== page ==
- Reach out to physical therapy providers and offer yourself as a referral source. Many patients who graduate from physical therapy are still in the process of building back their full strength, and could benefit from a continued exercise program that falls somewhere between PT and a regular workout.
When you connect with health providers, says Stuhr, it’s important to give them context about yourself, your educational background and your interest in public health. Demonstrate that you understand the health benefits of exercise and the modifications necessary when working with certain types of clients. Providers will also want to know whether your services are welcoming to individuals of different physical abilities.
Matthew Silvis, MD, agrees. Silvis is the medical director for Primary Care Sports Medicine at Penn State University, and will moderate a panel on the challenges of EIM implementation at this summer’s EIM World Congress.
Silvis says doctors will want to know three basic things about a fitness professional: your background, your understanding of exercise as a health tool, and, he quips, “that you won’t break the patients.” In other words, you’ll know how to build their endurance slowly and modify routines in light of health conditions and/or injuries.
Some patients, in fact, may not be willing or able to start at the recommended 30 minutes of activity five days per week. Starting small and working your way up gradually is still a win, says Silvis. Even fifteen minutes two days per week is a place to begin.
How Health Care Providers Can Support EIM
The health care industry faces the considerable task of educating the public about the extensive connections between exercise and health outcomes. Silvis advises health care providers to ask about their patients’ exercise habits at every appointment. Make a physical activity assessment part of the vital signs recording process. Sometimes, just broaching the topic is enough to inspire patients to be more active, Silvis says.
Health care providers who suggest or prescribe exercise need to be familiar with exercise resources in the community. These might include gyms, classes or groups, safe walking and biking areas, swimming pools, Silver Sneakers programs for seniors, Walk With A Doc, and others.
“I think there’s a lot of opportunity for [connection],” Silvis says, “but it has to begin by asking the question.”
Silvis also urges health care and fitness providers to make sure patients understand that even small amounts of exercise help—and it doesn’t have to happen in the gym.
“The perception that you have to exercise for hours each day to get benefits is a fallacy,” he says. Any moderate activity throughout the week counts toward the 150-minute weekly total. That includes things like taking a walk over lunch, taking several flights of stairs to the office, or even playing in the back yard with kids in the evening.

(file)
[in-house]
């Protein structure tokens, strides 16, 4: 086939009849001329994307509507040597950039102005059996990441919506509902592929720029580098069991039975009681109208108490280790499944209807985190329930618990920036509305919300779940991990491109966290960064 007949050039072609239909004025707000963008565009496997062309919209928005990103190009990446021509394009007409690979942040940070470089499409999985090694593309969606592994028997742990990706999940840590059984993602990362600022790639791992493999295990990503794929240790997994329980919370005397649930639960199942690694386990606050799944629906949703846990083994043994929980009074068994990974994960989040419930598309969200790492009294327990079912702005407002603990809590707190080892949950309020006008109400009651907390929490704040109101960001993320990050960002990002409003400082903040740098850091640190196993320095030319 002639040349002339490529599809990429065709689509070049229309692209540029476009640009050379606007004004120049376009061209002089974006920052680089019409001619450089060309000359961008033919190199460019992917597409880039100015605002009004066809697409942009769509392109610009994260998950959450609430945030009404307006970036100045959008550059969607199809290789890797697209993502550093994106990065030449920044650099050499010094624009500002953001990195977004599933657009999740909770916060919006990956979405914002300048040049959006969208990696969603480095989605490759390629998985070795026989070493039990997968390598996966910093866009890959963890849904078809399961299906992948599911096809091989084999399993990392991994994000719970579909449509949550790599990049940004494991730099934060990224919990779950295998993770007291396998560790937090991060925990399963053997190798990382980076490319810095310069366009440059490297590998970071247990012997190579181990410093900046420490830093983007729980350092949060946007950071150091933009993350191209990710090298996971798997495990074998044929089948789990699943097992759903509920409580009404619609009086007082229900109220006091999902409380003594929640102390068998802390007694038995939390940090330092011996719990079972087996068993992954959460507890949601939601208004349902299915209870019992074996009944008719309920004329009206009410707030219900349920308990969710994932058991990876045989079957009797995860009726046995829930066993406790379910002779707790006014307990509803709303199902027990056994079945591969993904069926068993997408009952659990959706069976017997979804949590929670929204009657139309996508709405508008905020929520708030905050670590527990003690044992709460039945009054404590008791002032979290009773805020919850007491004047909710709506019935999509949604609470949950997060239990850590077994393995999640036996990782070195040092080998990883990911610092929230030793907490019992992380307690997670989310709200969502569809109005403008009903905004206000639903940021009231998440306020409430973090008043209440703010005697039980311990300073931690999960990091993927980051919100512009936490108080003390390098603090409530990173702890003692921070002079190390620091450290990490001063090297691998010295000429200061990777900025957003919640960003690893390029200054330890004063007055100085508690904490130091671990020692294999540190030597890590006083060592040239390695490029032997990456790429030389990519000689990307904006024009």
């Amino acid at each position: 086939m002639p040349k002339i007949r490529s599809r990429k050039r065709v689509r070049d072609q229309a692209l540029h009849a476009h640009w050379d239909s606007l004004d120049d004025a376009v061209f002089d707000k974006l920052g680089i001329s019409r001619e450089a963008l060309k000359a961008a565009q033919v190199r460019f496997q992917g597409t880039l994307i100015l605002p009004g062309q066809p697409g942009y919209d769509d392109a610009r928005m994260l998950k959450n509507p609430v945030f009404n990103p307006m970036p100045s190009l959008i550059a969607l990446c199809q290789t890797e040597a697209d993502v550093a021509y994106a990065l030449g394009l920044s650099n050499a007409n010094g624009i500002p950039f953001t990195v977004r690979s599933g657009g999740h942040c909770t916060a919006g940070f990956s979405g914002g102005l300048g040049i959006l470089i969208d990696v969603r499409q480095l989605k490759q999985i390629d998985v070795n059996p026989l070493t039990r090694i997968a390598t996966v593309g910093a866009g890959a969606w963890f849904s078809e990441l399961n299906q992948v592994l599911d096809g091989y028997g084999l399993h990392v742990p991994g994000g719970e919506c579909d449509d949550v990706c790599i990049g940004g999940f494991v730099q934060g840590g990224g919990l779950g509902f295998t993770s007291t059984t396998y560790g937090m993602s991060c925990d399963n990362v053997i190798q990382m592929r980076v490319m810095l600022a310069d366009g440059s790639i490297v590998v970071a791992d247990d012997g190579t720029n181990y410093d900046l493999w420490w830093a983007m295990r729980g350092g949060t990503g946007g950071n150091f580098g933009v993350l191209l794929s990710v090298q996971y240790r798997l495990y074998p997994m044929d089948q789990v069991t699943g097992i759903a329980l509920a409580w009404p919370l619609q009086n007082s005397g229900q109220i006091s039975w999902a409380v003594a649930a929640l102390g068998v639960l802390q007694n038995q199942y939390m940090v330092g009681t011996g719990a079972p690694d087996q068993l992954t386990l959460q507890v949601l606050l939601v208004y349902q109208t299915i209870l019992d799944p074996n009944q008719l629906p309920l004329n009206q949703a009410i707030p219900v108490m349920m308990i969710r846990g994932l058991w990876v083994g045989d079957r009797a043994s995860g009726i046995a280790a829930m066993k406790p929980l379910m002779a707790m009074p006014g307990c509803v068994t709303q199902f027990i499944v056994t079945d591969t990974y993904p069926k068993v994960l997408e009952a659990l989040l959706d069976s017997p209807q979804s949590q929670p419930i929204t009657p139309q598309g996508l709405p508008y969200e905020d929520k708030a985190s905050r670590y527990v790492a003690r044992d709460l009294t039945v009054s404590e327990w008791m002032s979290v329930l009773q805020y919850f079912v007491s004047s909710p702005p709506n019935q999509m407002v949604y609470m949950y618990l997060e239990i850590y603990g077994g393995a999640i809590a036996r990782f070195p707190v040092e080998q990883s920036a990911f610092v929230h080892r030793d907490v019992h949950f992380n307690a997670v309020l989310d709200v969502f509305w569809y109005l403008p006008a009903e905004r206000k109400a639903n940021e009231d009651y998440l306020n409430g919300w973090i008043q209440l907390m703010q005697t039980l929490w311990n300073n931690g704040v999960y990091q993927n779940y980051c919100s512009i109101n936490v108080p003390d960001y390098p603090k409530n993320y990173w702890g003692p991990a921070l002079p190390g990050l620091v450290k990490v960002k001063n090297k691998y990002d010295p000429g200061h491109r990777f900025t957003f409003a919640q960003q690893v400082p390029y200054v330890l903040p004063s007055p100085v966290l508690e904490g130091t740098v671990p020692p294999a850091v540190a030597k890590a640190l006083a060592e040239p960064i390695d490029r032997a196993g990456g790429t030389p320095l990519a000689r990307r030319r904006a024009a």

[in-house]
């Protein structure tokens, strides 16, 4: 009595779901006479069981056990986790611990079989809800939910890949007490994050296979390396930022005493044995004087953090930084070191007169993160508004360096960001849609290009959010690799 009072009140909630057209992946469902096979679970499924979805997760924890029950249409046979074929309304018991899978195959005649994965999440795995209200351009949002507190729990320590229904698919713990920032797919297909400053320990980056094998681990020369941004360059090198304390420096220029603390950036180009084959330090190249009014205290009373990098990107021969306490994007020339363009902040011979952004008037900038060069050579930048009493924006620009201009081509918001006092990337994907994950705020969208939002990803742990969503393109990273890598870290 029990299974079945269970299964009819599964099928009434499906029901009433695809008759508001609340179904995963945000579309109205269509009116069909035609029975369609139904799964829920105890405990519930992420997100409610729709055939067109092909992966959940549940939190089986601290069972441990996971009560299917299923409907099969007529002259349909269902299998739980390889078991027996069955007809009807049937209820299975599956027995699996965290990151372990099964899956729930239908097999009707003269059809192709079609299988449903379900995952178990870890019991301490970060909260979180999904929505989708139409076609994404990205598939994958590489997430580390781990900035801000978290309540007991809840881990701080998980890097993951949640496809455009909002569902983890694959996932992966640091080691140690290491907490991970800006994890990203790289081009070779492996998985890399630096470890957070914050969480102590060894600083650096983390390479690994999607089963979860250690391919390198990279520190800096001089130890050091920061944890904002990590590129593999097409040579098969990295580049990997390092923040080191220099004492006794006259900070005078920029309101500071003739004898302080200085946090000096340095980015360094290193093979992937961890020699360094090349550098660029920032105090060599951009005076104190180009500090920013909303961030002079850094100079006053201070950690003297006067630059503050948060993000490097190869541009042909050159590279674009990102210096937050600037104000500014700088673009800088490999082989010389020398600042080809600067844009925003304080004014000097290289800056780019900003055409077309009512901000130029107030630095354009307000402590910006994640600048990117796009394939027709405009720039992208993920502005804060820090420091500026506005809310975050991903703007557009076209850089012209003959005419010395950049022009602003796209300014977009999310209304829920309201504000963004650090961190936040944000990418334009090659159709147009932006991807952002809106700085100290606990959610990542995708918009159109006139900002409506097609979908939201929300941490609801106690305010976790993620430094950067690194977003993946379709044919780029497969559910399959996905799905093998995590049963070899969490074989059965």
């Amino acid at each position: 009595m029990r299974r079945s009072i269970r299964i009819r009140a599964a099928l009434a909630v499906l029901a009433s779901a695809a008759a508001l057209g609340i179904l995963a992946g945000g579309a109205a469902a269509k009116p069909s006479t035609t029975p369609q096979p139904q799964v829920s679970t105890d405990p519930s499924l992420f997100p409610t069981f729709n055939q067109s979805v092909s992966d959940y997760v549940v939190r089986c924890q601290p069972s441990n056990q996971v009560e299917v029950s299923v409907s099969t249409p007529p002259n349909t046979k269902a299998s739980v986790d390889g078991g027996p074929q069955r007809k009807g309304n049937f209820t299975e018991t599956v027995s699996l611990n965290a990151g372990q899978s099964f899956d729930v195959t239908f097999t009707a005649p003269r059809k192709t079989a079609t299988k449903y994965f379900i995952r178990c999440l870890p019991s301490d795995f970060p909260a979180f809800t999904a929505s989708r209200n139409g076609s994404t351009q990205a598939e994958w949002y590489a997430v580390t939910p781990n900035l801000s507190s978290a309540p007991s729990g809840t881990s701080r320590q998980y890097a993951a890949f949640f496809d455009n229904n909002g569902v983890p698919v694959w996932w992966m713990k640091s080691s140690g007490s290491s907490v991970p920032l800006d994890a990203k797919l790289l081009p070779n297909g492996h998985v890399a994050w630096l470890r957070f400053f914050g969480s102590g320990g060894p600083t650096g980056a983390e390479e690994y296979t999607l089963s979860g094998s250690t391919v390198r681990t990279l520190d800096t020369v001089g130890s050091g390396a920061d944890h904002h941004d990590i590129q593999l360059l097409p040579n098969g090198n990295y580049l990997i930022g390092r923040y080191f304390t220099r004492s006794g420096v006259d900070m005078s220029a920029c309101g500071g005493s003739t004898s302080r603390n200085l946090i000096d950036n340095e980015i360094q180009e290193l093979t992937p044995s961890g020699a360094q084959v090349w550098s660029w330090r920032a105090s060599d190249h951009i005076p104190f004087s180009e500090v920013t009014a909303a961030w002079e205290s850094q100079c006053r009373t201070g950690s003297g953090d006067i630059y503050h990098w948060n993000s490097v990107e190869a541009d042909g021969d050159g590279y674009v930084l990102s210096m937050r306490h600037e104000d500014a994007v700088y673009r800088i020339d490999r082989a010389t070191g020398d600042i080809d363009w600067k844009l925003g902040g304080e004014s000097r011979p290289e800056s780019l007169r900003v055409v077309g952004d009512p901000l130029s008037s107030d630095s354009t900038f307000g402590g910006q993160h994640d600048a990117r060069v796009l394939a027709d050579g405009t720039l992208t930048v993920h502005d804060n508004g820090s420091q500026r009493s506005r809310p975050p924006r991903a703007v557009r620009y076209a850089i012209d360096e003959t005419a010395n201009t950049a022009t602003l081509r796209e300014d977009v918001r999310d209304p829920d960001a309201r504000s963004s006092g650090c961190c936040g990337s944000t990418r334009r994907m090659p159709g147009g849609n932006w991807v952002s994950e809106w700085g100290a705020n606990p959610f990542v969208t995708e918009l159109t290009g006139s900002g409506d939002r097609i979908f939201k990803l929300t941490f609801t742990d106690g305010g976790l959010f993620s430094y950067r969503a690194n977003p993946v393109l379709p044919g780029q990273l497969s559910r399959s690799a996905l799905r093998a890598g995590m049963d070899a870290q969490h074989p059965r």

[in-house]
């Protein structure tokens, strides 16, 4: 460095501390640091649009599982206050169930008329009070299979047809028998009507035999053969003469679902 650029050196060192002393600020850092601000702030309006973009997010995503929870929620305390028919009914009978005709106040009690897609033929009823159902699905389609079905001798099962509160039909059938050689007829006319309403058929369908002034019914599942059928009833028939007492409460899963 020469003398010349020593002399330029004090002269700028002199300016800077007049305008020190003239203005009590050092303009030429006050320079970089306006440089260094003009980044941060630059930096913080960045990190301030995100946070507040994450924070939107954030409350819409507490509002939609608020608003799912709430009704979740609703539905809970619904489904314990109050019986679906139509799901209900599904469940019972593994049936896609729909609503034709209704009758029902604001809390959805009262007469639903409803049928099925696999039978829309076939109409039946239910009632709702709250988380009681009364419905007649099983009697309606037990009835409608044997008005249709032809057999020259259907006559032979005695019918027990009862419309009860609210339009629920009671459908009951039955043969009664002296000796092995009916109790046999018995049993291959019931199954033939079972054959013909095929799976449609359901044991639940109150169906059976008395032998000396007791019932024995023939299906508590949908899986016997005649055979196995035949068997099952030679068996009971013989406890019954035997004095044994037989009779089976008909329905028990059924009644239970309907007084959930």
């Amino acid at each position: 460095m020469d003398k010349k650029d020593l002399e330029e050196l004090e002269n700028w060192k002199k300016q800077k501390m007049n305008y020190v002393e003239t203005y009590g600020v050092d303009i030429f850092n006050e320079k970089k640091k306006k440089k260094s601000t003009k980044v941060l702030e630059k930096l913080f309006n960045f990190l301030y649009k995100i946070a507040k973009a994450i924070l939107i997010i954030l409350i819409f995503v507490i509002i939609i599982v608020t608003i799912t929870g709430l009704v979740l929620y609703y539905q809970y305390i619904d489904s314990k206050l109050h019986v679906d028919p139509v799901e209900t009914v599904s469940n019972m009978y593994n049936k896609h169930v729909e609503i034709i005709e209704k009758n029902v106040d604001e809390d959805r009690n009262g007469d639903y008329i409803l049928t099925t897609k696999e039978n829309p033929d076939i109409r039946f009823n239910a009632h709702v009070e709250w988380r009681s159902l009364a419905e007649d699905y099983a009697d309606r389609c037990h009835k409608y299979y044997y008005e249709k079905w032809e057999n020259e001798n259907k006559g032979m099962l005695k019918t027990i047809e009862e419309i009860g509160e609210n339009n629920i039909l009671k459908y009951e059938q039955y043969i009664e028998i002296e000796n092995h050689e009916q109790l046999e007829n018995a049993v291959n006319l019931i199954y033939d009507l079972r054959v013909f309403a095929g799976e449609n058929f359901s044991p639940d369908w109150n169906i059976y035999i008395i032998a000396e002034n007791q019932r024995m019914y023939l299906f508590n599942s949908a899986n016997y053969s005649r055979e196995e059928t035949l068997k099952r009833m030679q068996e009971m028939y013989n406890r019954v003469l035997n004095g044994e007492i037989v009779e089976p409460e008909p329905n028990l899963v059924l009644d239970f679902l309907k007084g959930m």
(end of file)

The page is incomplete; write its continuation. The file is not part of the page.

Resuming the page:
By asking about a patient’s schedule, lifestyle, motivation, and preferences, health care providers can help patients identify a fitness routine that works for them. An introvert who loves early mornings, for example, might thrive on solo morning jogs, while a social night owl might prefer an evening dance class. Those who need external motivation could try joining a 5k run/walk for charity. Others might just want a simple option they don’t have to think about, like a 30-minute elliptical routine after work.
The idea, says Silvis, is to deconstruct the myth that exercise has to be long, hard, and complicated. The more accessible it feels, the greater the chance that patients will give it a try.
What about the rest of us?
If you’re not a fitness provider or a health care worker, there’s still much you can do as an individual to make your community more active.
- Change the conversation about exercise. “The data’s pretty clear that you derive health benefits from exercise whether or not you lose weight,” Silvis says. It’s crucial to broaden the public’s perception of exercise beyond weight loss to include the vast health benefits of movement. This can be a powerful motivator for anyone, regardless of shape, size, or previous physical activity level.
- Support local infrastructure that makes outdoor activity easier. Bike lanes, sidewalks, maintained trails, and well-kept parks make a huge difference to the wellbeing of a community. Let your local government officials know that these things are priorities.
- Host an ACSM speaker at your next event. Speakers affiliated with the American College of Sports Medicine are often available to attend private or community events to help educate others about the connection between health and exercise. Contact the ACSM for more information.
- Start an activity group. Find like-minded individuals in your community and start an activity group that is open to others. This could take the form of a walking group, a yoga class, a gardening group, casual tennis or volleyball matches, or other activities of your choice.
- Make small, active choices every day, and encourage others to do the same. “I think where people have some power and control are in the day-to-day decisions they make,” says Silvis. “You go to buy groceries, don’t park near the door. Park all the way out and make yourself walk. Don’t hit the automatic door opener. Take the stairs, not the elevator. Those little actions day to day, they add up.”
“Think of the day as a treasure hunt and look for opportunities to move,” says Stuhr. Her term for this is “physical activity snacking”; just as you might munch on fruit, chips, or mixed nuts between meals, you can find small ways to increase movement throughout the day.
“There are a lot of options out there for people to tap into movement in ways they can control without relying on all of society to change,” Silvis says. “We shouldn’t wait for that to happen to get people moving.”
With the work of health care providers, fitness providers, and health-minded citizens, active lifestyles can once again become the norm. And we will be healthier for it.